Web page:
My real job tends to keep me utterly consumed most days, so I rarely have time to write reviews, but in this case, I’m on a long flight, my laptop battery is expired (yep, this was written in a notebook with a pencil), and I’m listening to the collection on my iPod. So I figured that I would write a few thoughts about Volume 4.
Lost in the Riots – I Find your Lack of Faith Disturbing. A perfect opener to volume 4 – tight, hard, and driving. I would love to see these guys on a bill with Listing Ships and Alright the Captain. An excellent song.
What The Blood Revealed – Waiting for the Storm. Taken from one of my favorite albums of the year so far, this tune is ominous, powerful, and thundering. This is a great teaser, but to truly appreciate the impact of what The Blood Revealed, check out their full-length record, ‘Harbour of Devils.’
Lions Are Smarter Than I Am – Galbras. The track on Volume 4 is my first time hearing this band. Melodic monotone guitars, trudging rhythms, vocal instruments, and frequent tempo changes – so good. I’m really looking forward to exploring more from this band.
The Rustle of the Stars – Drawing Lines to the End of the World. A night-time song – sparse guitar, strings, melancholy soundscapes. So sublime and relaxed; a nice interlude on this rock playlist.
Karhide – Turing. Tim integrates such a refreshing combination of sounds on this recording. Heavy guitars, keyboard and other electronics, and a driving mechanical beat, all synced together into the perfect new-wave / prog / post-rock mashup.
A Hundred Black Kites – The Last Day. Shoegaze post-rock?! That’s just fine with me. Melodic swells, chiming guitars, a relaxed meandering tempo, and a grand exit. Very nice. Another new band in my collection that I’m eager to check out further.
Arbor Lights – Post-Rock/Paper/Scissors. I really like this song. It has such a smooth movement – clean melodies, a tight arrangement, and an easy focus. I’m reminded of my favorite early Cure instrumentals, which is why this song works so well for me…
Flies Are Spies From Hell – Nerves Still Beating (edit). Even in its slightly shortened form, this is still an epic and huge song. Flies do it so well – guitar swells and a driving rhythm, alongside their trademark (and wonderful) piano arrangements. Don’t forget to check out their full EP to hear this track in its extended beauty.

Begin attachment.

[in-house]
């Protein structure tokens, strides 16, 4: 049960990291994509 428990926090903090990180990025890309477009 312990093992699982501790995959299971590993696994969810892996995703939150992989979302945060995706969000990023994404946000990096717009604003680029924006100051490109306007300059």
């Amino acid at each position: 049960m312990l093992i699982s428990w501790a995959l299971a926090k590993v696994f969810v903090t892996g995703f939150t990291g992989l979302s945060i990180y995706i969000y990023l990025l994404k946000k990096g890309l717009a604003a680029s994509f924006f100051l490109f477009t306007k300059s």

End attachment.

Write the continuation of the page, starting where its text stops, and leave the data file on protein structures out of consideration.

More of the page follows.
Dead Red Sun – Caverns. This is my favorite song on Volume 4. Racing guitars weave and surge on top of staccato beats, building in intensity as the song crescendos to the end. I love their EP, and can’t wait to hear more from these guys.
Eschar – Singularity. This song is so good, and is such a great way to end the collection. It’s heavy, and yet perfectly melodic. Post-rock or post-metal or whatever tag you want to assign – to me, it’s simply excellent rock music.
Remember, no matter what type of music lives on the mixtape, the person taking the time to compile the playlist had one primary goal – to introduce the listener to music he/she may not have otherwise known. Which hopefully leads them to buying record(s), motivating to see the bands play live, and/or just continuing to pass on the love of great independent music. The art of the mixtape continues to thrive. And thanks to collections like A Cheery Wave, listeners will continue to have interesting and exciting new music to discover for a long time to come.
Here’s a link to the latest volume, along with links to the previous three collections:
The End Of The Ocean :: Pacific•Atlantic
Release date :: March 1, 2011
Label :: Future Recordings
I figured the best way to start this review would be to simply state that if you’re a fan of cinematic post-rock (especially Explosions In The Sky and This Will Destroy You), then Pacific•Atlantic needs to live in your collection. The band is offering a limited package deal that includes a hand-stamped copy of the CD, download codes for this record and the last EP, a shirt, button, and poster – all for only $20 (you’ll find a link to the store below).
I really enjoy this record. It’s wonderfully balanced – the quiet moments are lush and smooth, and the transitions to loud build melodically and with care. I like it best when I listen through headphones – there’s a great deal of restrained power wrapped into the songs on this record, and when you aren’t bothered by sound from the outside world, you can truly appreciate their masterful delivery of a record that is at the same time, both calm and strong. The keyboard and string arrangements are perfectly smooth, the bass and drums (one of my favorite aspects of the record) maintain a consistently steady and relaxed rhythm, and the guitar work is solid. As you listen deep into standout tracks ‘On The Long Road Home,’ ‘May Be For The Better,’ and ‘We Always Think There Is Going To Be More Time,’ you’ll discover an outstanding album that is confident in its reserved strength, and a journey well worth taking. You’ll definitely be hearing songs from this record on an upcoming 6forty podcast. Also, the band is streaming a few songs from the record on their Facebook page – the link is below.